Well, who would have thought? While this is the time of year when many 4x4s are purchased by people seemingly caught by surprise that the winter months mean poor weather and difficult driving conditions, meaning 4x4 sales rise dramatically, finding the Volkswagen Touareg as top of the second-hand sales league table is still something of a surprise. The claim is made by the respected Glass’s Guide, the largest vehicle data provider in Europe, traditionally ‘the book’ that keeps tabs on all UK second-hand vehicle prices. According to these guys, the Touareg was top, with the Skoda Yeti also in the ‘hot five’ fastest selling cars in January. Our decision to have the VW Touareg as the Buying Guide for this issue can therefore be considered as an example of how we have our editorial finger firmly on the pulse of 4x4 second-hand sales in the UK, or merely a coincidence. We will let you decide on that one.
There’s no denying, however, that the Touareg – especially the earlier models – is an excellent, large, family, off-roader. My memory of turning the ignition key on an early V10 model is still strong. Come on, a V10 diesel engine in a family SUV! Astonishing. Rupert Pontin, head of valuations at Glass’s Guide describes the Touareg as offering “fantastic build quality, superb engines, great handling and subtle looks. This is the thinking man’s Porsche Cayenne.” We’re not quite so sure of the last bit, but agree with the rest, especially the ‘subtle looks’. To support this month’s Buying Guide, we have also been able to drive the very latest model (First Drive on page 26) and one thing that disappoints is the way that the design has morphed into looking like every other VW. One amusing, and surprisingly accurate, description of the design of the latest Touareg is that it looks like a ‘bloated Passat’.
Itchy feet? There are many benefits of owning a 4x4, especially at this time of the year when the weather provides some people with difficult travelling conditions, but perhaps the most significant is the ability to ‘go anywhere’. Now, while this makes a great marketing slogan, and one that has been flogged somewhat over the years, but there are limitations, of course. Plus some vehicles are better options for serious overlanding than others, and there will always be surprises. This is our special issue where we look to tempt you to consider a trip; whether it’s a serious cross continental trek, our a wild camping holiday to Europe with all the family. What we hope to have done with this issue is to show that there are a variety of ways that you can have that much dreamt about adventure with your 4x4. The UK four-wheel drive market is blessed with some excellent companies that will help prepare both you and you vehicle, but at the end of the day, there’s mental approach that’s needed. We have a great story this month from Nick and Claire Marr and their 16-year old Toyota Land Cruiser. It seems that when they announced their plans, friends and family all thought they were mad, some even predicting fatal consequences. Of course, not they have returned and regaled the experience you can bet that the comments changed somewhat! Envy and admiration in equal quantities you would imagine. It’s a real family story, and one that sums up when 4x4 overlanding is all about.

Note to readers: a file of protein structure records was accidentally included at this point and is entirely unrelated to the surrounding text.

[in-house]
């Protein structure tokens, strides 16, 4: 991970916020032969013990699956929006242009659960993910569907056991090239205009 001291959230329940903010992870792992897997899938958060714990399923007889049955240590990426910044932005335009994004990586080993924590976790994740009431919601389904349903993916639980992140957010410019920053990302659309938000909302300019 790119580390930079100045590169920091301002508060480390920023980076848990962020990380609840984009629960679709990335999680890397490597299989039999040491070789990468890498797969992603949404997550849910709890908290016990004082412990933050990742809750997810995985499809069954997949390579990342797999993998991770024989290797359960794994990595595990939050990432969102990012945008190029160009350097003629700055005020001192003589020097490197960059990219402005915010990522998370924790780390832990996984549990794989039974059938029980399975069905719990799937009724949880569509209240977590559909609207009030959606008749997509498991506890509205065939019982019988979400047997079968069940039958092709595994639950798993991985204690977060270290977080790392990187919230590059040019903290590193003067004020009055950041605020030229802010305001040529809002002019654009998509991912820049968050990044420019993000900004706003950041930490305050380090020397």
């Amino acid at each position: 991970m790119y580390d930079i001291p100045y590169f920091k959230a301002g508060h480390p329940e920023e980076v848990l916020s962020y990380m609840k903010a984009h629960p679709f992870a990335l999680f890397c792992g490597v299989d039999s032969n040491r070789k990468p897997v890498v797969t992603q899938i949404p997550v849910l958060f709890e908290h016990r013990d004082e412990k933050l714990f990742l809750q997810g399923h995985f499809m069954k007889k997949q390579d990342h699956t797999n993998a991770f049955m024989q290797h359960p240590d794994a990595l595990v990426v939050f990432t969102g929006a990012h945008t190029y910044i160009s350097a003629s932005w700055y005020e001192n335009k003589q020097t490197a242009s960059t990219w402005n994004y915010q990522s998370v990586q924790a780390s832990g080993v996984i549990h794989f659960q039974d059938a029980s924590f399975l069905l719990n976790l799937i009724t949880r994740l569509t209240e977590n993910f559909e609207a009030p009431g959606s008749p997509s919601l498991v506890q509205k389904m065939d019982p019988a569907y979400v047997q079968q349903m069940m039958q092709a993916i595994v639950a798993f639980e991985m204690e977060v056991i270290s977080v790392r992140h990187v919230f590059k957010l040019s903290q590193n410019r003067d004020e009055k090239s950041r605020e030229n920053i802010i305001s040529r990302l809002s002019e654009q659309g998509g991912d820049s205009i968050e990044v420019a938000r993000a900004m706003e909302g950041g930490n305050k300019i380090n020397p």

With the marvels of social, and regularly unsocial, media allowing what appears to be near instant global communication, it’s refreshingly traditional to be the Editor of a ‘paper’ publication. As it happens, this is being written two weeks before Christmas Day, yet if indeed anyone does read this, you won’t be able to until 2015 is a full 12 days old. Tradition you see, that’s what it is all about. A two day public holiday, only one of which has any religious significance, seems to cause such serious confusion in the magazine industry that we all complete our issues some weeks before they will be read, the digital files sitting in things called file servers slowly gathering static. It’s a tradition and I am all for it, probably more so as I age and gather my own covering of dust and static. You can tell when it’s happening; in my case, that process involves reading obituaries and finding them enjoyable, collecting vinyl records and looking on eBay for old Scalextrix sets, thinking how great it would be to race again…